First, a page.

Redesigning our industrial system of production and consumption around the circular patterns of resource and energy use that we observe in mature ecosystems is only one part of redesigning our economy using the insights of ecology. To create a truly regenerative economy challenges us to ask deeper questions and initiate more far-reaching transformative change.
The stock-market crash of September 2008 shocked many mainstream economists into realizing that the current system is fundamentally dysfunctional. Some of them have since become effective change agents of the transition towards a regenerative culture. Rather than condemning these highly intelligent, well- connected, well-resourced, and extremely capable people for their roles in creating some of the mess of Horizon 1 (which we all had a part in), we should celebrate the new-found support of people who have access to, and the respect of, important decision-makers.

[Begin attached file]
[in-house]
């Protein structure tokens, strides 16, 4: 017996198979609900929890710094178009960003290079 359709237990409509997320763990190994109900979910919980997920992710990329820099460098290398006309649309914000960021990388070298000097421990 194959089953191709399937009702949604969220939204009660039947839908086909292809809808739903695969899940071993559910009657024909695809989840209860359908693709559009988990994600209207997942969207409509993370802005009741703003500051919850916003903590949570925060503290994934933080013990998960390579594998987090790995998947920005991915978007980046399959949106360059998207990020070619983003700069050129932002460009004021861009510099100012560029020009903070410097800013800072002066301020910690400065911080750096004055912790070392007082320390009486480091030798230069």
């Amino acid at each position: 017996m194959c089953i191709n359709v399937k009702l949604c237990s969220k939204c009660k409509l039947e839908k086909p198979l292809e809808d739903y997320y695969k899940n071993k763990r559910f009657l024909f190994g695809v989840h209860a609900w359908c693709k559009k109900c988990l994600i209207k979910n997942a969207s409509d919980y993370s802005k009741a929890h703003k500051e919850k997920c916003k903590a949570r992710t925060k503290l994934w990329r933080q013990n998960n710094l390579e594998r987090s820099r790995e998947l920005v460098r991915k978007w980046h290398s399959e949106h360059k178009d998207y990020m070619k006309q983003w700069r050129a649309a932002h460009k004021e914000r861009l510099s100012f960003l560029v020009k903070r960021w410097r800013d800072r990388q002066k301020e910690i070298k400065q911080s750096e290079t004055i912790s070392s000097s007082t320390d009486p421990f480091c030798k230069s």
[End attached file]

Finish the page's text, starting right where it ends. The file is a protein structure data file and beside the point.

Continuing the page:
John Fullerton, a managing director at J.P. Morgan until 2002 and now a member of the Club of Rome and president of the Capital Institute, is one of the most active facilitators of the dialogue about how we might create a regenerative economy. He has published a list of principles that could be used to characterize a regenerative economy (Fullerton, 2015). If we turn the list of proposed qualities of a regenerative economy into guiding questions, they might sound like this:
How do we create an economy with its operations based on cooperative relationships (between each other and within the ecosphere)?
How would a regenerative economy nurture the entrepreneurial spirit?
How would a regenerative economy enable empowered participation?
How can we ensure that the economy promotes robust circular flows?
How would we design balancing mechanisms (feedback loops) into the economy?
How can we enrich the interactions in our economy by mimicking “the edge effect” (the point where two ecosystems and their diversity meet)?
How can we nurture regenerative economic activities that honour place by expressing the culture and ecology of place in their relationships?
What would an economy that views wealth holistically look like?
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Courtesy of Medium.